Student Question

Explain these lines from Kipling's "If": "If you can talk with crowds and keep your virtue, Or walk with Kings—nor lose the common touch".

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Rudyard Kipling is teaching his son how to be a virtuous man and a leader in his poem “If.”

In the 25th and 26th lines of the poem he writes,

If you can talk with crowds and keep your virtue,  

    Or walk with Kings—nor lose the common touch,

He is explaining to his son that having the ability to interact and spend time with people from all walks of life will serve him well. A man, who is able to maintain his morals and standards even while interacting with those of different classes will prosper. Whether interacting with the general population, or those considered to be of a higher class distinction, it is important to be true to yourself. He is advising his son not to degrade himself, nor to put on airs.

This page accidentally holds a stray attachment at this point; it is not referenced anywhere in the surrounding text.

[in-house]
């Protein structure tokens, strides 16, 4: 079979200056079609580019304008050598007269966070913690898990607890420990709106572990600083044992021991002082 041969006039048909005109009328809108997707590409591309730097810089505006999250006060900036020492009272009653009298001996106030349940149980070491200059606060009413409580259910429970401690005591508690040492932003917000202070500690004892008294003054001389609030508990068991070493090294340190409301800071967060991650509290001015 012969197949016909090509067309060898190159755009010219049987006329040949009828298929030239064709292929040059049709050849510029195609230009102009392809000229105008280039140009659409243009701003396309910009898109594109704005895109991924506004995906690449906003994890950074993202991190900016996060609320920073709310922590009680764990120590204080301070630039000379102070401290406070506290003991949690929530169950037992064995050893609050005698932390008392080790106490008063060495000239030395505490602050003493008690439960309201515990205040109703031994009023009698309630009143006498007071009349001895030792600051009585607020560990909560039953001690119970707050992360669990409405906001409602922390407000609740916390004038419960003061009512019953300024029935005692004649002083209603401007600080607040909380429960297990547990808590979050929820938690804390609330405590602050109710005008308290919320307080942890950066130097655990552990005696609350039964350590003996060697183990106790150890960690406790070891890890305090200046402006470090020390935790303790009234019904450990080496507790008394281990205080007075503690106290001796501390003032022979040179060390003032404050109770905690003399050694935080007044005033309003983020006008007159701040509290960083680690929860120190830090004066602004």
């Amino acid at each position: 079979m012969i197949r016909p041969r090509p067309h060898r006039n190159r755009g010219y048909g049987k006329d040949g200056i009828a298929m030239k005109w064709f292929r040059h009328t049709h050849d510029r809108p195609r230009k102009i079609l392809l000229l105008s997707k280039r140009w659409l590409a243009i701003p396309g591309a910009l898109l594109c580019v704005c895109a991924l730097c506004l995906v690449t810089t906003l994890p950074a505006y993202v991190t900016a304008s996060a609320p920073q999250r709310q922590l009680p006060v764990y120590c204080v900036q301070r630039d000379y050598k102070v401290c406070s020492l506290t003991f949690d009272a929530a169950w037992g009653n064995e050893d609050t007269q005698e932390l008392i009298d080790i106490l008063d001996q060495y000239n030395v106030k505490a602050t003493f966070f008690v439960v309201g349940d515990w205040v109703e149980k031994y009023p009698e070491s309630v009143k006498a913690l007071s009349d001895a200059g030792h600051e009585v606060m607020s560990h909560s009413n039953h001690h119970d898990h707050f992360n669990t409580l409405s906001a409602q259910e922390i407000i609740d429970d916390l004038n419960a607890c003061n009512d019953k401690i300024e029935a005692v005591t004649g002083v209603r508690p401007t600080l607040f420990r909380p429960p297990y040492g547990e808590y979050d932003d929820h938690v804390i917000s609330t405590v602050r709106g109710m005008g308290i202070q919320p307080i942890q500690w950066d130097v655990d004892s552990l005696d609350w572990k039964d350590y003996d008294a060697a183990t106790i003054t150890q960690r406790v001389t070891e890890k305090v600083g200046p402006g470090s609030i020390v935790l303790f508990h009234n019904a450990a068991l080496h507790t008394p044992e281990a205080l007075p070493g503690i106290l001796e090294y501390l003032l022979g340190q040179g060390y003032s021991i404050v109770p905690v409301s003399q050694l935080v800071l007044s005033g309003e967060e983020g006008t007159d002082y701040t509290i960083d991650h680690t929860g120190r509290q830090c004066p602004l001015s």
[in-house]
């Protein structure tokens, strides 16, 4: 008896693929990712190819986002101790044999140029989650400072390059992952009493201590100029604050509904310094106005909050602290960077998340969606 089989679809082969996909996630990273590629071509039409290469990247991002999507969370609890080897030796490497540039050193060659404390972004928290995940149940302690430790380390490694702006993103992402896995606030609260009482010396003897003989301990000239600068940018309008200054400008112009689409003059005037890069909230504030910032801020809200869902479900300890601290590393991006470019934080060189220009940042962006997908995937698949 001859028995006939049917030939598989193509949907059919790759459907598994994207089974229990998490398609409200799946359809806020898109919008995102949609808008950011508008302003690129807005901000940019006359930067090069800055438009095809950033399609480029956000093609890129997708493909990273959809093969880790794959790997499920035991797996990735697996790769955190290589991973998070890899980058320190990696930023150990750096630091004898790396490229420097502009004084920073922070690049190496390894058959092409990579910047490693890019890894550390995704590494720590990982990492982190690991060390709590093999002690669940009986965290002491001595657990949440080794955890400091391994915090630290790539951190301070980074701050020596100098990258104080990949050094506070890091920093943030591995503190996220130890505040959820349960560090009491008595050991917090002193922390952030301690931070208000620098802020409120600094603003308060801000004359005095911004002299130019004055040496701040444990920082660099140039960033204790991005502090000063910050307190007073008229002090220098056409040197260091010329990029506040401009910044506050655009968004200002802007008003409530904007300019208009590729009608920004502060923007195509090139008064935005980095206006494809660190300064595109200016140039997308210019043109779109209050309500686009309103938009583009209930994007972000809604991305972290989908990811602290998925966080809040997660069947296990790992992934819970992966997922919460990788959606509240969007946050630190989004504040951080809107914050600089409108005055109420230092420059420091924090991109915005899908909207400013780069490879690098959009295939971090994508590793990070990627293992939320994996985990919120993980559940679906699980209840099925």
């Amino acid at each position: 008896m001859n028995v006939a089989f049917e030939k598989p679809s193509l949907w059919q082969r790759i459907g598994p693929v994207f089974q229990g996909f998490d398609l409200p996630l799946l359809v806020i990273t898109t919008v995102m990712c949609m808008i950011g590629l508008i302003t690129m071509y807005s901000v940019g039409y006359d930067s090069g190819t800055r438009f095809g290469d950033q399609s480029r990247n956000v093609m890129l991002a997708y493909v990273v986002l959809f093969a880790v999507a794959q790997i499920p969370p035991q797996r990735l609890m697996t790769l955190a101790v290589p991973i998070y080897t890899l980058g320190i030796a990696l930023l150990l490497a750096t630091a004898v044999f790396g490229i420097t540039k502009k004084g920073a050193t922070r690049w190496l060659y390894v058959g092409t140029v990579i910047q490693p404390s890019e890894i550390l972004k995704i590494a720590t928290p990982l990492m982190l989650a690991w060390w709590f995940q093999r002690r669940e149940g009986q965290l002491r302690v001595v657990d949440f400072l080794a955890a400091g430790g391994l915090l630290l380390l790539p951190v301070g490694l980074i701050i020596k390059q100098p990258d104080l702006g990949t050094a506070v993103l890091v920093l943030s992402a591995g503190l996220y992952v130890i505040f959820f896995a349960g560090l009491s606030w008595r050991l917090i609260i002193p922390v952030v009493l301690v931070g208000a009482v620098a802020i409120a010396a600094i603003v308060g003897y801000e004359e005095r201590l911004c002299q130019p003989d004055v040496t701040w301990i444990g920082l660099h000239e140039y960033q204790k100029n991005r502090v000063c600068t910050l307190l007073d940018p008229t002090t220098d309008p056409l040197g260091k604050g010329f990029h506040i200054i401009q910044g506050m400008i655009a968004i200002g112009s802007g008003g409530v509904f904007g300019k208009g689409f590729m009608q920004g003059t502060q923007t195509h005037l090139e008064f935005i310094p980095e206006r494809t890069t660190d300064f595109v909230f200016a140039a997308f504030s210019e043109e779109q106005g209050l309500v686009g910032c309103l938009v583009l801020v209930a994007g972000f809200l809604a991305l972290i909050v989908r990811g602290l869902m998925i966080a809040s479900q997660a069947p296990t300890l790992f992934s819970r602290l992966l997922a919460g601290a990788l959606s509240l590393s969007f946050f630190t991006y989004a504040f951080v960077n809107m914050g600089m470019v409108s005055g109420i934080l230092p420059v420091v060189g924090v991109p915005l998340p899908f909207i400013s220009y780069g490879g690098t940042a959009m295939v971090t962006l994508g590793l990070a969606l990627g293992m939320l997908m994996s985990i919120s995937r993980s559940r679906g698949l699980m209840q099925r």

These lines become universal when they are applied to all men. When a person can relate to all mankind, he will be on the path to a life well lived, in harmony with others.

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